Brook Conner email@example.com wrote:
"Michael Grant Wilson" firstname.lastname@example.org said:
On the other hand, they would be a wonderful tool for an annual Obfuscated Self Contest. :-)
Not required. After C++, Self is already the most easily obfuscated language on the planet.
Oh yeah, right :-) You forgot Perl, Tcl, Postscript, and everyone's favorite, machine language that writes over itself.
**> On Fri, 22 Jul 94 00:05:23 EST, email@example.com (Jecel Mattos de Assumpcao Jr.) said:
Jecel> This is a *very* important issue for me: my project will be a Jecel> garanteed failure unless I can teach a number of people to Jecel> program in its language ( as the first programming language to Jecel> most people ).
Well, for our part, we're going to be looking at Self for teaching novice programmers object-oriented programming. Compared to C++, I think we have a win in syntax. Compared to Pascal, perhaps, but that's some of the stuff we'll be looking it. I think the semantics of the language will be much easier to teach. There's so much little kruft that you don't have to worry about (memory allocation, numerical overflow, VAR vs non-VAR parameters). Of course, this is all intuition.
I remember someone on this list a while back saying that Self would make a wicked cool shell (you know, instead of csh or zsh or somesuch). Of course, it takes a little bit more memory than csh to run it... :-)
[ ... ]
Jecel> When I looked at Self, I saw at once that: Self = ODL + MPL, Jecel> where ODL is Object Definition Language and MPL is Message Jecel> Passing Language. The MPL is a slightly modified Smalltalk Jecel> that is highly readable ( not as much as scripting languages, Jecel> but handles nested expressions much better than those ). The Jecel> ODL is the LISP-like ( | x <- .... y = ( | .. | .. ) | ) Jecel> kind of thing.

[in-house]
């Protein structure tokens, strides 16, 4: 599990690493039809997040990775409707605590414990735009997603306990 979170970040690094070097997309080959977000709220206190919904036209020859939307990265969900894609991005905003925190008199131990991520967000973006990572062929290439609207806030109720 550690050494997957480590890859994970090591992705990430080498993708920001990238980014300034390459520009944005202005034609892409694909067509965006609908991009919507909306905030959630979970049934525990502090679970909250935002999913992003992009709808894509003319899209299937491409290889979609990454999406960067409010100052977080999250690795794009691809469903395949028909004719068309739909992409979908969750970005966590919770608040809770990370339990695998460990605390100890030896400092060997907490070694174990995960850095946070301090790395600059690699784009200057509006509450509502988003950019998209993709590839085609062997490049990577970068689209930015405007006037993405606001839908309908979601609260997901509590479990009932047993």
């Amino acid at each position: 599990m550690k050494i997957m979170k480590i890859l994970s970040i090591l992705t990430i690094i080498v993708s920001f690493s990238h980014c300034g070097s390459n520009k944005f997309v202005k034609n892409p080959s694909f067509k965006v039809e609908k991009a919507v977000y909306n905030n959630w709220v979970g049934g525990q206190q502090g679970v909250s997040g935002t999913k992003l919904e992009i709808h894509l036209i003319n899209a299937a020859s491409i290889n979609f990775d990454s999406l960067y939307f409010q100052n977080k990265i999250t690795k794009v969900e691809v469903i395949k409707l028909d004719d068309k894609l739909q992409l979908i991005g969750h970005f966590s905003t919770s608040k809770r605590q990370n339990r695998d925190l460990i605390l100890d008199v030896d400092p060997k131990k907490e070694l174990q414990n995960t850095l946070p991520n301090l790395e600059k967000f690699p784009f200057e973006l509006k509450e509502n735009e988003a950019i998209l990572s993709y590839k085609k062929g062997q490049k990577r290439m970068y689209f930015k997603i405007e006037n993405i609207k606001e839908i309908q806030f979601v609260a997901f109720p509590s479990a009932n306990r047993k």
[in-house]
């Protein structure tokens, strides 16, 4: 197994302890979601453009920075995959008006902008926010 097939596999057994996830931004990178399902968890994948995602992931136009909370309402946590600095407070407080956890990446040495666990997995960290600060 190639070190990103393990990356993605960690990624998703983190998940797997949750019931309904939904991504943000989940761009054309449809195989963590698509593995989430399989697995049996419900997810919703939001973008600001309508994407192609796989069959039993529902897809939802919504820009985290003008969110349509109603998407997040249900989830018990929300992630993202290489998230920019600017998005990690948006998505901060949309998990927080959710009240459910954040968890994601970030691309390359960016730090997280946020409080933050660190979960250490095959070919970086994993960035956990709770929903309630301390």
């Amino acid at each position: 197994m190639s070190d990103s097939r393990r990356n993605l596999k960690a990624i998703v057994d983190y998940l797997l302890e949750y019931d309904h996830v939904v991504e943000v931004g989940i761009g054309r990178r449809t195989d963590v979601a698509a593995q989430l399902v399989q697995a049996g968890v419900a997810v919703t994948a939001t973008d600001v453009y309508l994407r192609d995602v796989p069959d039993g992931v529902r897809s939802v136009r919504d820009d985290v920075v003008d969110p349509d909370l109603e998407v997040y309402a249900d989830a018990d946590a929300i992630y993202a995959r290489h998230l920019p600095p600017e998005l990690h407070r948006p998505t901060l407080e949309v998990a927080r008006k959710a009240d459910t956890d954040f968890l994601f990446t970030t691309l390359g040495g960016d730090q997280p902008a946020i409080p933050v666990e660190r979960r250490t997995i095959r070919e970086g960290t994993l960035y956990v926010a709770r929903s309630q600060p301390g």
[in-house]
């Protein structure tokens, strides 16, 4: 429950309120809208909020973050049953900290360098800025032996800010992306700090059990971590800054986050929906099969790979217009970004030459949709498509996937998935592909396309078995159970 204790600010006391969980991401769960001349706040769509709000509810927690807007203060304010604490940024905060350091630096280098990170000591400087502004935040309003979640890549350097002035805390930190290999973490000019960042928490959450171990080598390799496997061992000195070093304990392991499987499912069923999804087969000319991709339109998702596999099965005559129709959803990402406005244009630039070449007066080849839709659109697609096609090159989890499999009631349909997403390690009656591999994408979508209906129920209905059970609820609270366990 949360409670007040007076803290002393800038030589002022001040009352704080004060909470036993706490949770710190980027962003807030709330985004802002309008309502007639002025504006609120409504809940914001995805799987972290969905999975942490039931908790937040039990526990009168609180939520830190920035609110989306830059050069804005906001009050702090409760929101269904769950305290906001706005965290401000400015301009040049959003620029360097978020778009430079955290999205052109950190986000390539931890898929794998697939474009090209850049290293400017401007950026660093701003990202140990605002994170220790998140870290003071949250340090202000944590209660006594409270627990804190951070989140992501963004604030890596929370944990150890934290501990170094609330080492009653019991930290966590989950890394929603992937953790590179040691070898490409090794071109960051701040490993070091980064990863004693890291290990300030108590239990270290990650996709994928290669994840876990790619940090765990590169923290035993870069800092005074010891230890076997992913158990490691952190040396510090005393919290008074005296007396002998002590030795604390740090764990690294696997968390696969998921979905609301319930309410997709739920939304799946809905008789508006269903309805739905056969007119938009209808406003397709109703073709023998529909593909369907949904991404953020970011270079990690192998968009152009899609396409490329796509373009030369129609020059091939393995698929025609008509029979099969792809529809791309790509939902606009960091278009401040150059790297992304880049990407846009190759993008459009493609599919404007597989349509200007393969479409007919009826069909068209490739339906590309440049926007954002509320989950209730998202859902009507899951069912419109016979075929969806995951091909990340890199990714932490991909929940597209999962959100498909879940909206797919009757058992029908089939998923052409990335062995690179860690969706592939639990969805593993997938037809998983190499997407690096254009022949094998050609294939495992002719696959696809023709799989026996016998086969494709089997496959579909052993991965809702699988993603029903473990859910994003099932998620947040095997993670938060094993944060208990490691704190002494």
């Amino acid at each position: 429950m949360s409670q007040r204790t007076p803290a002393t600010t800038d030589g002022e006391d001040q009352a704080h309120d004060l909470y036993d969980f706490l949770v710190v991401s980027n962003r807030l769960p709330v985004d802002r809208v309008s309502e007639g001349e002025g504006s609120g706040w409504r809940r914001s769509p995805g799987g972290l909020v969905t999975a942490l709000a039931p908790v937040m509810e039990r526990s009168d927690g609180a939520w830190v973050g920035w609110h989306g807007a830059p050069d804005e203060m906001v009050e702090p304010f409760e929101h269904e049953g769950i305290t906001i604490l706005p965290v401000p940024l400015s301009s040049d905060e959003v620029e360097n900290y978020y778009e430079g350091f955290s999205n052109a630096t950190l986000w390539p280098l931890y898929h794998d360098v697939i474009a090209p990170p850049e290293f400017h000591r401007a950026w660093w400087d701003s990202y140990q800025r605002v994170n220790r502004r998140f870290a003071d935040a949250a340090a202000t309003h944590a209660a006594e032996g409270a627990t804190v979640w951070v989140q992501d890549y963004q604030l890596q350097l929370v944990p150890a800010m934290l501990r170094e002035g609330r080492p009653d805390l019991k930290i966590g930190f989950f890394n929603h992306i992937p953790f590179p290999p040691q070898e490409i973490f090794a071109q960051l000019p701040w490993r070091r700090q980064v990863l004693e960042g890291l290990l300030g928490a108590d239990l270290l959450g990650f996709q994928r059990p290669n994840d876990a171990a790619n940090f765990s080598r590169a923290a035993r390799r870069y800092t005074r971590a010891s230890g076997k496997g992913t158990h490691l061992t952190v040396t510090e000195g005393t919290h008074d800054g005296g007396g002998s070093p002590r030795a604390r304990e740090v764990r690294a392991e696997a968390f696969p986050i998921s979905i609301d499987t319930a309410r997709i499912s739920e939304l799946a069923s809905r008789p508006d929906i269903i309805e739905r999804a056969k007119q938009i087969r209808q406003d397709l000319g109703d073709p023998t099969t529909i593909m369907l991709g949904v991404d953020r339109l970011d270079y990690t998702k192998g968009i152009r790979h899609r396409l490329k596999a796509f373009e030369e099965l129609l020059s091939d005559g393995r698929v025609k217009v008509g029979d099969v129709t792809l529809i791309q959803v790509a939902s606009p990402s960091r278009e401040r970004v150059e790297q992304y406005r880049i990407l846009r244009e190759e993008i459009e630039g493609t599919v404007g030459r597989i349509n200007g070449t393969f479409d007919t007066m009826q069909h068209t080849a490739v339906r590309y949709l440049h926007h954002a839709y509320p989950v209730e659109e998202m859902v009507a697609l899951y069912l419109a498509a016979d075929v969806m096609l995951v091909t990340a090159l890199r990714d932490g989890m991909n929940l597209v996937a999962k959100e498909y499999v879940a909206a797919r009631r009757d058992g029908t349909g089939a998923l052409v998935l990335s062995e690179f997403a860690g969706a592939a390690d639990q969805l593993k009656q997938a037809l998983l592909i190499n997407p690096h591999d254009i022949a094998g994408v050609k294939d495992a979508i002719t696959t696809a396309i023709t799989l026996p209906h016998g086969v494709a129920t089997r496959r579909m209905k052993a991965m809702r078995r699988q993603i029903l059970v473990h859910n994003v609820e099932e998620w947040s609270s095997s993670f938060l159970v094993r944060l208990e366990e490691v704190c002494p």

What do you think makes scripting languages more readable? Certainly, UNIX-based scripting languages have historically been some of the most obtuse languages on the planet. Hypertalk always struck me as easy to read, but hard to write (I could never remember what the damn keywords were, and kept thinking I could just use English and it might work -- of course it didn't -- I think the extreme readability combined with what was actually a rather inflexible syntax was a poor match -- perhaps its a rule of thumb that a language should be as readable as it is writable and vice versa -- Perl is often called a "write-only" language, because even the programmer can't figure out what it was she wrote).
Jecel> The neat thing is that one or the other might be replaced by Jecel> an equivalent notation and the whole would still be Self in Jecel> a very real sense. And this has happened: in the user interface Jecel> objects are defined graphically and code is practically limited Jecel> to short MPL segments in boxes. The text-ODL is still there Jecel> if you need it, of course, but except for defining inline blocks Jecel> it is not really used for most common programming chores.
Yeah -- I think what bothers me about the UI though is that it isn't as responsive as I'd like -- it is plenty fast, once you've grabbed on an object and are moving it around. But just click on an object and wait for _some_ response while the VM compiles the click response. The same kind of thing goes for garbage collecting -- it is plenty fast (beats the pants of Emacs) but I'd still rather see it in another thread (with its own LWP where it could be scheduled at a lower priority and possibly on another processor). Again, I'm just looking for responsiveness.
Now, of course, Jecel's point about replacing the ODL with the graphical boxes begs the question "Why not replace the MPL as well?" This could be really cool in 3D: the objects are things/vehicles/robots in the world. Open up access panels (slots) and see the engines (methods) driving the object. Move some gears around, reconnect some wires, and you've changed the object's method. Blocks become little engine components -- by putting them in the right place (i.e., lexical context) they do the right thing.
Jecel> If you have to face ".self" files, then I'll agree that there Jecel> are less intemidating languages around. But the current ( and Jecel> certainly even more so in the future ) implementation seems Jecel> to me to allow simple, clean and powerful programming which Jecel> I would not hesitate to show to novices.
Let's try this out and _prove_ it!